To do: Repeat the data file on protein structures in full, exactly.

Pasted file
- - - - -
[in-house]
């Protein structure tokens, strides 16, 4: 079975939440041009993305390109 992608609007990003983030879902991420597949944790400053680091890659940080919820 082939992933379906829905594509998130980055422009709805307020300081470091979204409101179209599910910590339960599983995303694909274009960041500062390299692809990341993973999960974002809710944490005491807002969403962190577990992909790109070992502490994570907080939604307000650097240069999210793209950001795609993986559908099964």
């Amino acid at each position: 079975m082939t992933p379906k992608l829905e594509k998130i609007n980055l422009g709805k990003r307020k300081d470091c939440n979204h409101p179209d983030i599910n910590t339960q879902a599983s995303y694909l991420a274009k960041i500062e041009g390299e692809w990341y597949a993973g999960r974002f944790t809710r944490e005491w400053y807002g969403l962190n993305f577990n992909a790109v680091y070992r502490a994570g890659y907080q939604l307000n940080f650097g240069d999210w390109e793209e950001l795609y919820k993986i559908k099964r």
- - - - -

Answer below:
[in-house]
């Protein structure tokens, strides 16, 4: 079975939440041009993305390109 992608609007990003983030879902991420597949944790400053680091890659940080919820 082939992933379906829905594509998130980055422009709805307020300081470091979204409101179209599910910590339960599983995303694909274009960041500062390299692809990341993973999960974002809710944490005491807002969403962190577990992909790109070992502490994570907080939604307000650097240069999210793209950001795609993986559908099964």
């Amino acid at each position: 079975m082939t992933p379906k992608l829905e594509k998130i609007n980055l422009g709805k990003r307020k300081d470091c939440n979204h409101p179209d983030i599910n910590t339960q879902a599983s995303y694909l991420a274009k960041i500062e041009g390299e692809w990341y597949a993973g999960r974002f944790t809710r944490e005491w400053y807002g969403l962190n993305f577990n992909a790109v680091y070992r502490a994570g890659y907080q939604l307000n940080f650097g240069d999210w390109e793209e950001l795609y919820k993986i559908k099964r």